Obama weighs canceling Moscow talks with Putin

Updated: 2013-07-19 07:45


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WASHINGTON - The White House is considering canceling a fall summit between President Barack Obama and Russian President Vladimir Putin in Moscow, a move that would further aggravate the already tense relationship between the two leaders.

Obama weighs canceling Moscow talks with Putin

US President Barack Obama (L) meets with Russian President Vladimir Putin during the G8 Summit at Lough Erne in Enniskillen, Northern Ireland June 17, 2013.[Photo/Agencies]

The White House is dangling that option over the Russians as Moscow considers a temporary asylum petition from Edward Snowden, the American accused of leaking information about classified US intelligence programs. But officials have privately signaled that scrapping the bilateral talks would also be retaliation for other areas of disagreement with Russia, including its continued support for Syrian President Bashar Assad's attacks against civilians.

Regardless of what happens with Snowden, the White House says Obama will still attend an international summit in St. Petersburg, Russia. But officials have gone out of their way in recent days to avoid publicly committing to the meetings in Moscow.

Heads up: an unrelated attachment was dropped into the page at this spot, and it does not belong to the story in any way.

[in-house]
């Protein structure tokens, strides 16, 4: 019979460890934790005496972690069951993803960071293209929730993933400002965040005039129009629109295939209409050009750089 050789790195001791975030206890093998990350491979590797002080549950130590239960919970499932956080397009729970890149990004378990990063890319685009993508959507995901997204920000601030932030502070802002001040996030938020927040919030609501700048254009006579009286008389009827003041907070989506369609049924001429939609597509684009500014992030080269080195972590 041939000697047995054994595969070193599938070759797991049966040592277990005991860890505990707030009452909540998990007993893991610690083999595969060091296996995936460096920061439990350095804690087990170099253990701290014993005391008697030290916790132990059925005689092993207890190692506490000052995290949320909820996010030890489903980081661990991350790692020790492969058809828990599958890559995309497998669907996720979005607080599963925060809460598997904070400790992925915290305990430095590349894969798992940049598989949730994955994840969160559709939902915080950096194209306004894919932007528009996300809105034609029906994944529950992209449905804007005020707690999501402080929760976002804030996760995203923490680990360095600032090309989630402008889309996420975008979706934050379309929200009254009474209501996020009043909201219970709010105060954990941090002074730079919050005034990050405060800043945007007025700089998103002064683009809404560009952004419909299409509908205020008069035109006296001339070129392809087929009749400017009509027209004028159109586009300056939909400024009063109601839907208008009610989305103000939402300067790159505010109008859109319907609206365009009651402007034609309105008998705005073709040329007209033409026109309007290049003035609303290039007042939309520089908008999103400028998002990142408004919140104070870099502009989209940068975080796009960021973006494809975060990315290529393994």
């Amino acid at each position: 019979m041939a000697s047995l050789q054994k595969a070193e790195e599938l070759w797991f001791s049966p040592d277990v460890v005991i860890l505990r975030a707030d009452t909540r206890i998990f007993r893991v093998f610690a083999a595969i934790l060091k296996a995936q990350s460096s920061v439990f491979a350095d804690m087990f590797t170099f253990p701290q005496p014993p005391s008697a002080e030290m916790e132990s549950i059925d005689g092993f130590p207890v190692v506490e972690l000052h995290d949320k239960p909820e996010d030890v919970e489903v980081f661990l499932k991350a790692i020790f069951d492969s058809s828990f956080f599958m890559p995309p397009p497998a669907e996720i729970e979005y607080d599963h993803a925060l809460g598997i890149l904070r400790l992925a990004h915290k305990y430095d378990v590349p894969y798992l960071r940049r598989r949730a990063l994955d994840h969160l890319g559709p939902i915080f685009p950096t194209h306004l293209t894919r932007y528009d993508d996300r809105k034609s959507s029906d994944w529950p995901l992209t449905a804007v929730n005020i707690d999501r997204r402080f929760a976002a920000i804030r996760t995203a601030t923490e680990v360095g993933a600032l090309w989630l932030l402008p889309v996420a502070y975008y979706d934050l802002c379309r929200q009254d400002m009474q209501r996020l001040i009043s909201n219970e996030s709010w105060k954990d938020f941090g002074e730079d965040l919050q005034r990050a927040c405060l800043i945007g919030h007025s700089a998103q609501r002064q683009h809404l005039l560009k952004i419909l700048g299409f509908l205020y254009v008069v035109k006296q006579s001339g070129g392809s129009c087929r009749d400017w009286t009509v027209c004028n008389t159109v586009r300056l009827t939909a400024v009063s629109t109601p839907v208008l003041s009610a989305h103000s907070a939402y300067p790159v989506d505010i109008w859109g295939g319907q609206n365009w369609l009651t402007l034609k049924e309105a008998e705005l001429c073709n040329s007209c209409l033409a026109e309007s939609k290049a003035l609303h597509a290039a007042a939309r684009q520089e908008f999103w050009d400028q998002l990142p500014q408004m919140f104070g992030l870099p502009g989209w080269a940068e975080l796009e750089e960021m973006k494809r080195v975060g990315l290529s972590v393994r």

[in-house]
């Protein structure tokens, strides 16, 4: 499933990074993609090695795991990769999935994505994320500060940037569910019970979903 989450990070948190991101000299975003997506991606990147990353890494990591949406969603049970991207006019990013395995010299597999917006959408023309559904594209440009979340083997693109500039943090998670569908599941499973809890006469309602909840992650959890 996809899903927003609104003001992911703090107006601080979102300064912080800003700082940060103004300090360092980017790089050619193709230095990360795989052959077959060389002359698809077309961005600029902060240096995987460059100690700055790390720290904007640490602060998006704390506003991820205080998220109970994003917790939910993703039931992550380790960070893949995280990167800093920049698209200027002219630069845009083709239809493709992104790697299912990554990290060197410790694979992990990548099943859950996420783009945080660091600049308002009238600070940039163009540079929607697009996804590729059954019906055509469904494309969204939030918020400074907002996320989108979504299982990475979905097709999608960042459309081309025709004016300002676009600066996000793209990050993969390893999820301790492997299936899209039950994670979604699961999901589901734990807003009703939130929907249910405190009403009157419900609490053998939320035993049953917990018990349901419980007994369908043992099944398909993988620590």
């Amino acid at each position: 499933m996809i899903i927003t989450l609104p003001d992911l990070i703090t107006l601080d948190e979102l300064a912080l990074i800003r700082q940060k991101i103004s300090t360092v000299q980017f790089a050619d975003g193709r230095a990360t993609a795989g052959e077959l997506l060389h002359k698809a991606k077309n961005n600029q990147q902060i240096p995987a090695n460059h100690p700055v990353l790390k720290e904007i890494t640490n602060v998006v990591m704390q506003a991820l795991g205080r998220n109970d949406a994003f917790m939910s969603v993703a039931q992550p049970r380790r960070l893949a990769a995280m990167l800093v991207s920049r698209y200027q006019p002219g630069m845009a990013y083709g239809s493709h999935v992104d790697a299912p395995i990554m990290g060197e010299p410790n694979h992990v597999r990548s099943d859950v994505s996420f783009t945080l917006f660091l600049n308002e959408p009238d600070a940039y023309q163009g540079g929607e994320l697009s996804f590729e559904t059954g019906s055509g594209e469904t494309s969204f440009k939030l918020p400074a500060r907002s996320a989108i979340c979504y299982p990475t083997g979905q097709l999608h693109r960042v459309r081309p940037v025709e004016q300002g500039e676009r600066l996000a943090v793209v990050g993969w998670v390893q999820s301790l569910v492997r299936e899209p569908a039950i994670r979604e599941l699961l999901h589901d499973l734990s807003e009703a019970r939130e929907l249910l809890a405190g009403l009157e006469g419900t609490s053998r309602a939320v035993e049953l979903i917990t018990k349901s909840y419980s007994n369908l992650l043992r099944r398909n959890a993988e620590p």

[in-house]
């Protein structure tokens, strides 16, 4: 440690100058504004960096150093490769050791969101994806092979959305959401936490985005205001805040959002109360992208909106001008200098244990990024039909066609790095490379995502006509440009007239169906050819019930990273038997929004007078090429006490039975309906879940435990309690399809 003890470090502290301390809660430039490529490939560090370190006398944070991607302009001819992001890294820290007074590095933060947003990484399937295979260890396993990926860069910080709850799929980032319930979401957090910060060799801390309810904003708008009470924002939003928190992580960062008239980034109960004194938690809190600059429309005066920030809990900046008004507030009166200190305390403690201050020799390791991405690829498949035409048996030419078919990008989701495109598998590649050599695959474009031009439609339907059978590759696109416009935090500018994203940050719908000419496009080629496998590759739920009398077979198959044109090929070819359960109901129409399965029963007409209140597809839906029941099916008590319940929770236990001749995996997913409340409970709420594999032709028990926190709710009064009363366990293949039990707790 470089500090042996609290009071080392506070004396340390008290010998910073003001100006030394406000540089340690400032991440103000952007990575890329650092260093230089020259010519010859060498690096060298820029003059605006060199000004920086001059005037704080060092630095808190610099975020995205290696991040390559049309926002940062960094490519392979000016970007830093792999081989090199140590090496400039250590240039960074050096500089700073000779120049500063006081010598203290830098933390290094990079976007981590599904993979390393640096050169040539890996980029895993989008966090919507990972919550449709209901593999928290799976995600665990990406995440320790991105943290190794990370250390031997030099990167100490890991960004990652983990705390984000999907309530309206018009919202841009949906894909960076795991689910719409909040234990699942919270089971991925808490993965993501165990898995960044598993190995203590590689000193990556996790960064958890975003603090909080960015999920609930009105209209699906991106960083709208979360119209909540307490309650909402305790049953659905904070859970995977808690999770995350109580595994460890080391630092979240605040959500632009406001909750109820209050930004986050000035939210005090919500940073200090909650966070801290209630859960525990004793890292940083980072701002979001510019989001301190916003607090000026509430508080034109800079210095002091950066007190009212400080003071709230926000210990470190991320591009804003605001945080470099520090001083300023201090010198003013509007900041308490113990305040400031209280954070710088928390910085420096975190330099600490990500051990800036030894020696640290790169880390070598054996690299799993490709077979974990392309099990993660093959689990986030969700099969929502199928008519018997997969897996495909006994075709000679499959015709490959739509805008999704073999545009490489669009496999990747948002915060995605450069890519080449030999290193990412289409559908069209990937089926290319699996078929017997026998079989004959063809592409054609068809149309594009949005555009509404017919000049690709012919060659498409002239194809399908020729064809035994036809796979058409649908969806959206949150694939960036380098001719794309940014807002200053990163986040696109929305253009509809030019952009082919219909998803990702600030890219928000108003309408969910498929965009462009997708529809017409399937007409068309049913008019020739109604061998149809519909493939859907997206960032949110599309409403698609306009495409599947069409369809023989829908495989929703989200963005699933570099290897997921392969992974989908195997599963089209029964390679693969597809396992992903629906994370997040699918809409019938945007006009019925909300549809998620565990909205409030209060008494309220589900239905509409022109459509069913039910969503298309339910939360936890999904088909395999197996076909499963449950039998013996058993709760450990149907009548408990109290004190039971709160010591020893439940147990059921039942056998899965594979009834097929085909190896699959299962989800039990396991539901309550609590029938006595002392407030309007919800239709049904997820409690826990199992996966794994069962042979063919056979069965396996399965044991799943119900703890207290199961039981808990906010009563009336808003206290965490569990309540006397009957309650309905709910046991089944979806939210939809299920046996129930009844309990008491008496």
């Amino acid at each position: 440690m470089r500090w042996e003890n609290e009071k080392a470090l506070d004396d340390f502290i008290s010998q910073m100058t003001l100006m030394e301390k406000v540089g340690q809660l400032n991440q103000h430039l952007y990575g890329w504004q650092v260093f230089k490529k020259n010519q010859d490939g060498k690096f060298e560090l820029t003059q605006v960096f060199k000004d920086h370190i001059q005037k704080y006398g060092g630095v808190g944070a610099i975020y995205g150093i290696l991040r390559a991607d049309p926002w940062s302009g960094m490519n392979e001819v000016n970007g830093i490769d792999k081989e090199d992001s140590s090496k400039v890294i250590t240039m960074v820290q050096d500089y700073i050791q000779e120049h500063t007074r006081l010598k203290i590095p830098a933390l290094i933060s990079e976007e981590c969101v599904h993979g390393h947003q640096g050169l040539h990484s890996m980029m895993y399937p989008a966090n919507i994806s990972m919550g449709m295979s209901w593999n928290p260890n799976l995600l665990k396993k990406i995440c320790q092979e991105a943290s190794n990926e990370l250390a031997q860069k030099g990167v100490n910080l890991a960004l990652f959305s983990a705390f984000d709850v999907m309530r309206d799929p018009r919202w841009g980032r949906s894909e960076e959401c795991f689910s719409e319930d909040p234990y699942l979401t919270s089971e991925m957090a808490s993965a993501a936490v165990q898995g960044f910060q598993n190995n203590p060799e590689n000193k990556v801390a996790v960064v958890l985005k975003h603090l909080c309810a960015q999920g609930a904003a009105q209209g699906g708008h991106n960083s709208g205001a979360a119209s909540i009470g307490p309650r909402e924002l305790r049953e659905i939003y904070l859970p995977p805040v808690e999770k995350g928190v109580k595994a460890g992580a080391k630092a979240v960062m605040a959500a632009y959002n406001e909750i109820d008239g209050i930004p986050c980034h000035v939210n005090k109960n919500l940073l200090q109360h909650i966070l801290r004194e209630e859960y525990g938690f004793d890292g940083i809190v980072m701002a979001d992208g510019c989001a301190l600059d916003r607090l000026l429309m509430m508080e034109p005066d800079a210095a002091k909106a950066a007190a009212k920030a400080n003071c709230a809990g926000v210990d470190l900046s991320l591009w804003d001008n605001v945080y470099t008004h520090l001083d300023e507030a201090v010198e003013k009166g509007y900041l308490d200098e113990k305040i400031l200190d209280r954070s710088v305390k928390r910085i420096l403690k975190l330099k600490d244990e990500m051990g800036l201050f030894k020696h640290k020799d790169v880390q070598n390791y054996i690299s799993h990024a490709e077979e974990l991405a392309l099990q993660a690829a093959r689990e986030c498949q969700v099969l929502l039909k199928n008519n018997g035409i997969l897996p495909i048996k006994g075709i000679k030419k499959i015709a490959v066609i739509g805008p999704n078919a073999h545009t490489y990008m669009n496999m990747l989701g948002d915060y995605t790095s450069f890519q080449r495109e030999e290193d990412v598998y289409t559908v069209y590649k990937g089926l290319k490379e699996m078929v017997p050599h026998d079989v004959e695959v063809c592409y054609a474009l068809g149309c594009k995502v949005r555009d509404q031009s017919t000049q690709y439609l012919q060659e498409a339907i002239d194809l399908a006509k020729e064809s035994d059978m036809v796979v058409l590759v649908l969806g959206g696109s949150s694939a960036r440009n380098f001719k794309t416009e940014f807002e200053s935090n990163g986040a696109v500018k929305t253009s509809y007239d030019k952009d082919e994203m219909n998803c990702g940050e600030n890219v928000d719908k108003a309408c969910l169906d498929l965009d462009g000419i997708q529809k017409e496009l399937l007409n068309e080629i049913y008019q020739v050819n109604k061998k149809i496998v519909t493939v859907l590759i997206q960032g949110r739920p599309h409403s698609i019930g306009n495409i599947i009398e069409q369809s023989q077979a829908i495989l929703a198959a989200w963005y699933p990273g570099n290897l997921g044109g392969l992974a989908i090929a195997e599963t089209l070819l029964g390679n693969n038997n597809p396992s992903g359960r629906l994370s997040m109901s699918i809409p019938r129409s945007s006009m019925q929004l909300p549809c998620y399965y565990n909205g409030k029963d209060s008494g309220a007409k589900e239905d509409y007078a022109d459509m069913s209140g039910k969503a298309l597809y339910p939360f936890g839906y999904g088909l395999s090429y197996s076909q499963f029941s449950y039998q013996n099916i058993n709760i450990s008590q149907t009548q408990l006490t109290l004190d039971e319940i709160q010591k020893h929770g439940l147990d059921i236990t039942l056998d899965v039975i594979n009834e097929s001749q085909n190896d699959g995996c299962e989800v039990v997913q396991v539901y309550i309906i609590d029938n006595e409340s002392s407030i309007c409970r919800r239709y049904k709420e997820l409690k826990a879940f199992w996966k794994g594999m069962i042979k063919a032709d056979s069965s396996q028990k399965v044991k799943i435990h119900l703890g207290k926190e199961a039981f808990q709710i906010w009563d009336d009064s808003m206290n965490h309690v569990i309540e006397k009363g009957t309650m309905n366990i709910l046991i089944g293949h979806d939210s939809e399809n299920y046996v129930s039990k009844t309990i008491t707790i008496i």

"The president intends to travel to Russia for the G20 Summit," White House spokesman Jay Carney said. "And I have no further announcements to make beyond what we've said in the past about the president's travel to Russia in the fall."

By simply considering cancellation of the trip, the Obama administration is indicating its concern the Kremlin will allow Snowden to take refuge in Russia. The White House has called on Russia to return the 30-year-old former government contractor to the US where he is facing espionage charges.

Snowden, in a temporary asylum request submitted by his lawyer Tuesday, claimed he faces persecution from the US government and could face torture or death.

Andrew Kuchins, director of the Russia program at the Center for Strategic and International Studies, said the White House's cancellation threat could be effective leverage over Putin, who likely wants to avoid an embarrassment on the world stage.

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